One of the first things people do after they feel an earthquake is check the internet.
So Google is making it easier for people to get important earthquake information right after the ground starts shaking.
"We definitely see a spike in search trends when people think they might be experiencing an earthquake and we just want to be able to provide that information as quickly as possible, so they don't need to sift through news results or social media, to figure out what is going on," Google spokesperson Susan Cadrecha in an interview with CNBC.
Starting Thursday, when people search for information on earthquakes — with search terms such as "earthquake near me" or "earthquake San Francisco" — Google will "provide information about the quake and information about how to stay safe in the aftermath and during aftershocks," Cadrecha said.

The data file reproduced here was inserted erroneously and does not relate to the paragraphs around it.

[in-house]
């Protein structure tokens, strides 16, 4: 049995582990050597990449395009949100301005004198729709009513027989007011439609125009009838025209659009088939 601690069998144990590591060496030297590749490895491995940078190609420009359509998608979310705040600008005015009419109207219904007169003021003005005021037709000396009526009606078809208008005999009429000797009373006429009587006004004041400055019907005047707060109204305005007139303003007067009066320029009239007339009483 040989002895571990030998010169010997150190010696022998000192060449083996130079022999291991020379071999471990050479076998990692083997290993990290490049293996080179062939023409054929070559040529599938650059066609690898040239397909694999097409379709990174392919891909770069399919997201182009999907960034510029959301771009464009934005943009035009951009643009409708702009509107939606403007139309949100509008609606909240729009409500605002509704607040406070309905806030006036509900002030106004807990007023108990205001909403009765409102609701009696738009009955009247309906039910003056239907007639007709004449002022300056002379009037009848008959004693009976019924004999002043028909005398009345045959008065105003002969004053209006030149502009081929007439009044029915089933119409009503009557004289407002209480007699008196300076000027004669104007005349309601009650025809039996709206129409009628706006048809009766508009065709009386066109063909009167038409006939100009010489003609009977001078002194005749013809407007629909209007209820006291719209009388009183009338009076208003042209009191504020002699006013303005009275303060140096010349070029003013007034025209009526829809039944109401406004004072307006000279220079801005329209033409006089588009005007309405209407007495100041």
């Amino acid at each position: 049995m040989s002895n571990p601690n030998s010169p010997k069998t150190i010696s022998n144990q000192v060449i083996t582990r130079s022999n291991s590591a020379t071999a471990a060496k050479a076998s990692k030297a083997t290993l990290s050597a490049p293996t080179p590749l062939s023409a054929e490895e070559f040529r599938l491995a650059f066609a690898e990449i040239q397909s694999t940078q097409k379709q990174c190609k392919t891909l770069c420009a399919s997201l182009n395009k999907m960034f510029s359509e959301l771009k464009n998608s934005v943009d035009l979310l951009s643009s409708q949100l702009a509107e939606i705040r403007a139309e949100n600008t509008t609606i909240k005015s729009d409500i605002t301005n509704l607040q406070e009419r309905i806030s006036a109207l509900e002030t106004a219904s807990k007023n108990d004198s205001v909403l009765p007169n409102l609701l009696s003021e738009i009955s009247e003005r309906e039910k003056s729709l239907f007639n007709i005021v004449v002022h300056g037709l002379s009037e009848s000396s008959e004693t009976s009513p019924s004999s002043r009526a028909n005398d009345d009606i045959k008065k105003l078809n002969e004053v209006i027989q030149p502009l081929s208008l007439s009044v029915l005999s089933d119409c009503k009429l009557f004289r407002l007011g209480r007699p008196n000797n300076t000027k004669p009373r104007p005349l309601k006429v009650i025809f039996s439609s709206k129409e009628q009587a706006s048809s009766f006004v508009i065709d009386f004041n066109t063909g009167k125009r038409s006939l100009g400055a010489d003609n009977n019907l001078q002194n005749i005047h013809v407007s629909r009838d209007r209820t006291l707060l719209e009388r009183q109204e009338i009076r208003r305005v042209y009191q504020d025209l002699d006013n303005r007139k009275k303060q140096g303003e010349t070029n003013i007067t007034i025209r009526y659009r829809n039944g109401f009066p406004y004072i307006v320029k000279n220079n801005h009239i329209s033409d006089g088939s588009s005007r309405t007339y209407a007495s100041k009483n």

If you disclose your location, you will not have to enter in a location in search queries. Users who don't leave that on, just need to punch in the location they are searching.
The result will include a map of the affected area, as well as the magnitude of the quake, the location of the epicenter, and any landmarks. It will also include a shakemap, which displays the intensity of the quake in different areas.
The information will appear at the top of a search page or Google search app.
The app pulls information from the United States Geological Survey. The USGS makes quake information available after a seismologist reviews the data — usually within a few minutes of the event for California events, and within a half hour for events elsewhere in the world. Once the USGS releases the information, the Google app updates almost instantly.
Cadrecha said it is available in English now, and the company hopes to roll out other languages soon.